All the biases developed while developing an expertise shade how a person observes the world. This happens to the extent that you do things in an automatic way (system 1). A person studying typography doesn’t force themselves to notice the typeface on signs, it just happens because of years spent intently looking at typefaces. This has biased them to notice text very quickly and in a very specific way.

Tester friends have often commented on their inability to turn off the critical thinking that they have developed to make them a good tester. Developing this skill has changed how they experience the world and get along day to day.

When executing scenario tests, a tester has to role play. They put themselves in a mindset to think about testing in terms of how a user might behave in the software and the benefit they might get from its use. A product manager is biased to think like this because of their daily focus on people using software and the time spent developing their product management skills.

Back to the review. Overall, I enjoyed the book. I think this is a great text for deeper thought on expertise, bias, and how people experience the world in different ways. And, I think there are a lot of ideas that can be directly applied to testing.

Deciding if test retreat is right for you

2014 will mark the third run of TestRetreat and the second time I’m attending. The first was last year. Yep, two years in a row. I had a fantastic time last year and left with some useful tools. I’m confident this year will be no different.

I wanted to share some reasons here I think you should consider attending this event.

Presenting and conferring
TestRetreat is a small group of people, last year I think attendance was capped at 30 or 35 people. There is no pre-set agenda, this is a conference for the people, by the people. What I mean is that most every one that attends TestRetreat presents on a topic or facilitates discussion on something. This isn’t required, but it is encouraged and participation is what makes peer conferences like this great. Last year, I facilitated a discussion on testing skill. This was the first time I had put myself in front of a group and talked about something. If you are interested in dipping your toes into that pool, this really is a safe place to do that.

People you will want to talk with
This peer conference attracts people that care deeply about testing and developing their craft. Being held on a Saturday before another great conference means that people in attendance are people that are serious about being there. If you want to spend time next to writers, presenters, and independent testers, this is the place. You may see this appealing to authority, and it is a little bit, but it is a great group of people and you won’t find them all in the same room very often.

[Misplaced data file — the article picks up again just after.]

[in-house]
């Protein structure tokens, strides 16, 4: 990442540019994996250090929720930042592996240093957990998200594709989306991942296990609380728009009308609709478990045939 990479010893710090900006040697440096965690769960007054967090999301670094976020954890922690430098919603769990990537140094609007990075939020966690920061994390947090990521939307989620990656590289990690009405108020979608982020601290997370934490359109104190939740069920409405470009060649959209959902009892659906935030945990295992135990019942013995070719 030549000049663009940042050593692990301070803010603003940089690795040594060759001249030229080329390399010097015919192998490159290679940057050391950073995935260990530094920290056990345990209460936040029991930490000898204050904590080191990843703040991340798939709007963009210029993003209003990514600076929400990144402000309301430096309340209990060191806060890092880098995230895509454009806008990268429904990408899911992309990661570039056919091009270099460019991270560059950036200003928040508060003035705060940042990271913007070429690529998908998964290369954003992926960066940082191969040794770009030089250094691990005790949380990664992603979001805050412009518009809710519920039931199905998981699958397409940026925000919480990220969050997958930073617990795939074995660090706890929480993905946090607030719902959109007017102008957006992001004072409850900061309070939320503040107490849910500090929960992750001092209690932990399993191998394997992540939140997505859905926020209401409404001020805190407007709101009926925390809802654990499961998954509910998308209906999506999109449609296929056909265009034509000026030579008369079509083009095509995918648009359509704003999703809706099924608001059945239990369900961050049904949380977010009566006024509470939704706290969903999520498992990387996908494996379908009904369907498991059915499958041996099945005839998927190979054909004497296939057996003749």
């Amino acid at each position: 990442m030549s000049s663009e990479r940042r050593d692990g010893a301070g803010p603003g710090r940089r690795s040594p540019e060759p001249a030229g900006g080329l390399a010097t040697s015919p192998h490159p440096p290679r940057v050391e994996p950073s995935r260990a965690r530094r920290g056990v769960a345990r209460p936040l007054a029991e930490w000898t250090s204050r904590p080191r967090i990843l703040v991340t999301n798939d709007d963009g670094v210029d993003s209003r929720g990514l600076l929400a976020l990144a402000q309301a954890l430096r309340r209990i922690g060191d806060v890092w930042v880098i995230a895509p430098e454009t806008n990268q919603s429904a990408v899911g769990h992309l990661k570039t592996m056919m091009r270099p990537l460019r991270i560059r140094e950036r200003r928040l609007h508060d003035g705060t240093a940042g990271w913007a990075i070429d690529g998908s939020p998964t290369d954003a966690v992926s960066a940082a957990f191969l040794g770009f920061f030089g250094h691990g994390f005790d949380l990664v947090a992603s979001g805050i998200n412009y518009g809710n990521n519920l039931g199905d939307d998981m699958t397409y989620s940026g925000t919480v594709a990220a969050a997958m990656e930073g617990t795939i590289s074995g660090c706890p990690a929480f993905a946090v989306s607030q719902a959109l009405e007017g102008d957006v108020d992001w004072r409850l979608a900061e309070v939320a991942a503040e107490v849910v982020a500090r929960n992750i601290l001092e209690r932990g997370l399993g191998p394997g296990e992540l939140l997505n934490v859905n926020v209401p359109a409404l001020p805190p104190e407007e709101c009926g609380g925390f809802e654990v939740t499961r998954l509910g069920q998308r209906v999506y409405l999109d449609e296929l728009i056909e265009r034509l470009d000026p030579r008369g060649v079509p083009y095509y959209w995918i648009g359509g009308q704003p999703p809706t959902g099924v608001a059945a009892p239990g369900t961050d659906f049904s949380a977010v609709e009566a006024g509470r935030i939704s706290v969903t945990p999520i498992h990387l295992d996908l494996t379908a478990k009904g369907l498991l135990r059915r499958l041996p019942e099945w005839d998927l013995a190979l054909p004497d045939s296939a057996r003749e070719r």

The conference below the conference
TestRetreat is an event preceding CAST2014 in New York. There are a few events surrounding CAST each year: lean coffee, tester games, tester competitions, after hours conversation over beers. CAST is a great conference. For me it is the conference, but it wouldn’t be the same without all the events just below the surface. TestRetreat is the one you don’t want to miss.

Great things begin at TestRetreat
Being present last year lead to me attending WHOSE, doing a lot more writing, and now speaking at CAST 2014. What great things will you do that get started here?

I hope to see you there!

QAOrTheHighway 2014

QAOrTheHighway was held this past Tuesday in Dublin, Ohio, a city just outside of Columbus, Ohio. For the most part, this was a very regional thing. A lot of people I spoke with were from Columbus or very near by. That was sort of surprising considering the speakers (keynote and presentation) they managed to get. Despite the small/regional conference feel, there were a pretty good number of attendees present.

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I was planning to get there early on Monday, hangout with friends and work maybe a little, but it turns out February is not a great time for flying. My layover was cancelled and I didn’t end up at the hotel till after 11:30pm. Luckily a few friendly faces were still up to chat and catch up despite the late hour on the day before giving a talk.

The day started at 6:30 am with breakfast in the hotel lobby and then rushing off to lean coffee. Lean coffee is a testing conference fixture at this point. People ask for it by name. This one was really enjoyable as usual. I left with some useful notes on preparing to give a conference talk. Oh, did I mention that I’ll be speaking at CAST 2014 in New York, NY?